When the team behind GNOME came out with GNOME 3, which included the infamous GNOME Shell, the most popular desktop environment of the time saw a sharp decrease in users. And honestly, that trend is pretty easy to explain. When GNOME 3 initially came out, it was incomplete, buggy, and foreign. The concepts behind GNOME Shell were never before seen on a desktop system, and lots of users who were used to panels/taskbars and menus didn’t like the rather dramatic changes.
But all of that happened a few years back. Today, GNOME 3 is finally regaining users, and there are less people who go online to voice their hatred for the desktop environment. What happened to make GNOME slowly come back?
People Got Used To It
This may or may not be surprising, but a good amount of people got used to the idea of GNOME Shell and how it works — it’s as simple as that. Although the concepts and ideas behind GNOME Shell were pretty foreign to most people, those who decided to sit down with it and take some time to play around got used to how it behaved. Ultimately, it showed them that there’s more than one way for a desktop to look and function. Eventually, some people liked GNOME 3 for its unique approach.
The Growing Pains Have Stopped
There’s also been a lot of time between the first release of GNOME 3 and now for bugs and “papercuts”, which aren’t bugs but rather usability issues, to be corrected. Even if a concept is good, it won’t be fun to use if it’s riddled with bugs.
I remember when using GNOME 3 earlier on how the shell occasionally crashed and required a restart. Or how the top panel wouldn’t disappear when I played YouTube videos in full screen mode. None of those issues exist anymore (or at least they’re no longer GNOME’s fault), and that’s certainly a step in the right direction.
GNOME Shell is also more customizable, thanks in part to the creation of the GNOME Tweak Tool. With it, you can change deeper-level settings that aren’t available in the main configuration tools. This way, power users are happy to customize a lot further while people who just want a system that works aren’t confronted with too many options at once.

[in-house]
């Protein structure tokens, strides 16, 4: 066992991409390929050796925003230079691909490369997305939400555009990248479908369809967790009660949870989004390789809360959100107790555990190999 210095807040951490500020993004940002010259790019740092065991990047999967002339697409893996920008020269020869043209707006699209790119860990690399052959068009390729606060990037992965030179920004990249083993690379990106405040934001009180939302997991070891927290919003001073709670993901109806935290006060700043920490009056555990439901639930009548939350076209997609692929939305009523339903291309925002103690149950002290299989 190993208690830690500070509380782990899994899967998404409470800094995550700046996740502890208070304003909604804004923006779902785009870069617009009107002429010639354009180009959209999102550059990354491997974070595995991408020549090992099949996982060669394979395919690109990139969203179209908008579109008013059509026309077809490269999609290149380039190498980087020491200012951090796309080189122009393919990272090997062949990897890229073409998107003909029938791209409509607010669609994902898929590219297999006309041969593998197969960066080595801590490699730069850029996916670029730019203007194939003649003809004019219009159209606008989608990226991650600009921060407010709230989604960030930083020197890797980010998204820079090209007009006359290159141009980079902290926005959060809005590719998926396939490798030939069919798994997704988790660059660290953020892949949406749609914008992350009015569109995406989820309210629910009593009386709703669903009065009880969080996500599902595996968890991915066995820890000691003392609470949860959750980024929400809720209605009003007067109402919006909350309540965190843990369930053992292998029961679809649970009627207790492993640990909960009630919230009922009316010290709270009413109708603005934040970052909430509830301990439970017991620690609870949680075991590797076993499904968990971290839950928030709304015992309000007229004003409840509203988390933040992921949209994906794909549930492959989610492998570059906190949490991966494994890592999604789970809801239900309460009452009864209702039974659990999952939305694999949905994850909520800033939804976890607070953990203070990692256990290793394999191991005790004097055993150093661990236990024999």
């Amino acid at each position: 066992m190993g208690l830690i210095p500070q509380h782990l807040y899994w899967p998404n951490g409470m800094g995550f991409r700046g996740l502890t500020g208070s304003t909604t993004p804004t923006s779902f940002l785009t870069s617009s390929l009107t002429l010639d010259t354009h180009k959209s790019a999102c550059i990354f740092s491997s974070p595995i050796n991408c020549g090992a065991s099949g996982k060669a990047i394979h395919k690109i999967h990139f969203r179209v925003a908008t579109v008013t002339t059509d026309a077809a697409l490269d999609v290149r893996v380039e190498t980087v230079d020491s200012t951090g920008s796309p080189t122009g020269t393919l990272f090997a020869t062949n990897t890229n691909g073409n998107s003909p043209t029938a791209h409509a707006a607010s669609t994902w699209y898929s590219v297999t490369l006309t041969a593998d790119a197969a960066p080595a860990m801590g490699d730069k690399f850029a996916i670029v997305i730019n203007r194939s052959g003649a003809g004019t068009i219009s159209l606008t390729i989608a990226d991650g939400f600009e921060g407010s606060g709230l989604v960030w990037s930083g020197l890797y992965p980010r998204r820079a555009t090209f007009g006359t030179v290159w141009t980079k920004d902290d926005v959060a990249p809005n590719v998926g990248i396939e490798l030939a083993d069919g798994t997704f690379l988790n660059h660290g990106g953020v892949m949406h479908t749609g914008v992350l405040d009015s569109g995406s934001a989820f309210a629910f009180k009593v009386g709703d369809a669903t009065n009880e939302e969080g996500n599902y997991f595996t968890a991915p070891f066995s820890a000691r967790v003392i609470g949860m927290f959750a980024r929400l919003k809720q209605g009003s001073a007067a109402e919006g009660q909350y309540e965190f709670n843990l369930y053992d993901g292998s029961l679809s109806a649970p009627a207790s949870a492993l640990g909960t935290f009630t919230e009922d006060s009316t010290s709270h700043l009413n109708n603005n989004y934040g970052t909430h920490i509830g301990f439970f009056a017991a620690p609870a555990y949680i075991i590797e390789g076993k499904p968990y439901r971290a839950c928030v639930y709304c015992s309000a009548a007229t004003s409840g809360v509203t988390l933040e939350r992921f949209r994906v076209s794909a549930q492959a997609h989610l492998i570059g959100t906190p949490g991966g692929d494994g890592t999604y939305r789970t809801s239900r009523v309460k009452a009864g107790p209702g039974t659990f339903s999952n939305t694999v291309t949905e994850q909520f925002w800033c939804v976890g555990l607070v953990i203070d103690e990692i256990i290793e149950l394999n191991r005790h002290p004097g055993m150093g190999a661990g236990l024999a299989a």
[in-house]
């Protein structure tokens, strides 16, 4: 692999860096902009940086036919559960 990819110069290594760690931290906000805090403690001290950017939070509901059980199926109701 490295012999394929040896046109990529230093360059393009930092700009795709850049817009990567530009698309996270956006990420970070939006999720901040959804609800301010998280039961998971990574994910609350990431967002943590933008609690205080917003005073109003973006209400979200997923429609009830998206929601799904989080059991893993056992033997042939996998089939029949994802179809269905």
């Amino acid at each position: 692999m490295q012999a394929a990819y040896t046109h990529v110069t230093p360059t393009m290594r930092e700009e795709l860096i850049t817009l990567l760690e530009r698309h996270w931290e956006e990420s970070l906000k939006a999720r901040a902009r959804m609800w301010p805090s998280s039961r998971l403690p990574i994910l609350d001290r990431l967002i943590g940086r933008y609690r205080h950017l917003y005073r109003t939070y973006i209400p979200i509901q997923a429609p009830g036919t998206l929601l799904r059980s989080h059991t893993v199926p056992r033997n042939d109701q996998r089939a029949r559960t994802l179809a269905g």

Classic Mode As A Compromise
Starting with GNOME 3.8, the development team introduced “Classic Mode”. This mode is supposed to use the existing technologies that are used for GNOME 3 but instead offer a desktop layout that is pretty similar to that of GNOME 2.
Although this mode isn’t quite as flexible as GNOME 2 used to be (and users who are looking for that are better served by MATE), it still makes the difference between the two versions less jarring. As a result, several people were fine with the compromise that Classic Mode provided, and started using GNOME 3 as their desktop environment.
Extensions and Themes
Not long after the debut of GNOME 3, an update to the desktop environment added support for extensions. This made the desktop environment much more useful for a lot of people because then anyone could write an extension that fixed a pain point they had with GNOME 3. Quite a few extensions have options to let you customize them even further. They’re also very easy to install — if you visit the Gnome extensions page in Firefox, you can install new extensions straight from the browser. This is simply a very convenient way to customize your experience in just a few seconds.
The same goes for themes, which are easy to install so long as you find a package that’s installable on your distribution. Themes (such as the Faience theme) help change the appearance of GNOME Shell to something you like. Depending on the theme, some changes are more subtle while others are quite drastic. Plus, if you know some CSS, you can easily create or edit your own theme to customize it even more to your specific tastes.
The Developers Reacted To Feedback
The final reason is simply that the development team listened to the feedback of their users and executed well in fixing those issues. As an open source project, you would certainly hope that the development team will listen to their users, but sadly this isn’t always the case. Heck, even when GNOME 3 was first being developed it may have seemed like they weren’t listening to their users then. The team had a vision of what their next desktop environment should be, and they focused on creating that.
However, now that it’s been out for a few years now, the team is listening to users so that they can keep their vision while fixing any gripes users have about it. The latest releases of GNOME 3 have received quite favorable reviews, which is in stark contrast to when the desktop environment first came out and barely anyone seemed to be able to figure it out.
Give It Another Try!
If you would have asked me whether I recommend GNOME 3 a few years ago, I would have said no even though GNOME 3 did have a few advantages even from the beginning. It was simply too different from a traditional desktop, and it also had some growing pains. However, today I’m more willing to recommend the desktop environment and even occasionally use it myself.
I probably wouldn’t make it my first recommendation to someone who’s completely new to Linux as the fact that it’s quite different remains unchanged, but anyone who’s dipped their feet in Linux should be able to handle it without a problem. If you haven’t looked at GNOME 3 since back when it first came out, I ask that you try it out again — you may be surprised.
What’s your favorite feature of GNOME 3? What issues do you still have with it? Let us know in the comments!
Image Credits: cracked ground hole Via Shutterstock